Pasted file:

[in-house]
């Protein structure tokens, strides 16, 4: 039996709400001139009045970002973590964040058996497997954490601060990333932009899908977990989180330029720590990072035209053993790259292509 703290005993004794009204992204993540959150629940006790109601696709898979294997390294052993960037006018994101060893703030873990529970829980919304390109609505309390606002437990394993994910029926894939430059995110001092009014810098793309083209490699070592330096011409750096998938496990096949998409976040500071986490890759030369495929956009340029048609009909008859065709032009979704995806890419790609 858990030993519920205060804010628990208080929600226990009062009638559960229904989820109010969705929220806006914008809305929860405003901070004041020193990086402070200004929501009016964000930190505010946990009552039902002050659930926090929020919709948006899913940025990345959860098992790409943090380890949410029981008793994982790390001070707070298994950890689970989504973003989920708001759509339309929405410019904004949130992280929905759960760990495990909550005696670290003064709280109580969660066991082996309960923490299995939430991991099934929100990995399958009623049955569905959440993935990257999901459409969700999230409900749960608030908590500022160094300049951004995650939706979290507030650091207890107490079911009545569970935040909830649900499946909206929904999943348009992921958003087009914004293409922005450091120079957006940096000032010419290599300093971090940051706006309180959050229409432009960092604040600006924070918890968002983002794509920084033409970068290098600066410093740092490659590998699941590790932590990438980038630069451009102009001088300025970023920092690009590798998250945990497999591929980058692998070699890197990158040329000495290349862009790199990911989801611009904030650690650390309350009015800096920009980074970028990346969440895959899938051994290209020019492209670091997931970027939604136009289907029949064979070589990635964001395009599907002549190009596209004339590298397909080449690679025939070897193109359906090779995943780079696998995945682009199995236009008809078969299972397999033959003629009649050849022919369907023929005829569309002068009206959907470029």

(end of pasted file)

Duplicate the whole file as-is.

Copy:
[in-house]
């Protein structure tokens, strides 16, 4: 039996709400001139009045970002973590964040058996497997954490601060990333932009899908977990989180330029720590990072035209053993790259292509 703290005993004794009204992204993540959150629940006790109601696709898979294997390294052993960037006018994101060893703030873990529970829980919304390109609505309390606002437990394993994910029926894939430059995110001092009014810098793309083209490699070592330096011409750096998938496990096949998409976040500071986490890759030369495929956009340029048609009909008859065709032009979704995806890419790609 858990030993519920205060804010628990208080929600226990009062009638559960229904989820109010969705929220806006914008809305929860405003901070004041020193990086402070200004929501009016964000930190505010946990009552039902002050659930926090929020919709948006899913940025990345959860098992790409943090380890949410029981008793994982790390001070707070298994950890689970989504973003989920708001759509339309929405410019904004949130992280929905759960760990495990909550005696670290003064709280109580969660066991082996309960923490299995939430991991099934929100990995399958009623049955569905959440993935990257999901459409969700999230409900749960608030908590500022160094300049951004995650939706979290507030650091207890107490079911009545569970935040909830649900499946909206929904999943348009992921958003087009914004293409922005450091120079957006940096000032010419290599300093971090940051706006309180959050229409432009960092604040600006924070918890968002983002794509920084033409970068290098600066410093740092490659590998699941590790932590990438980038630069451009102009001088300025970023920092690009590798998250945990497999591929980058692998070699890197990158040329000495290349862009790199990911989801611009904030650690650390309350009015800096920009980074970028990346969440895959899938051994290209020019492209670091997931970027939604136009289907029949064979070589990635964001395009599907002549190009596209004339590298397909080449690679025939070897193109359906090779995943780079696998995945682009199995236009008809078969299972397999033959003629009649050849022919369907023929005829569309002068009206959907470029």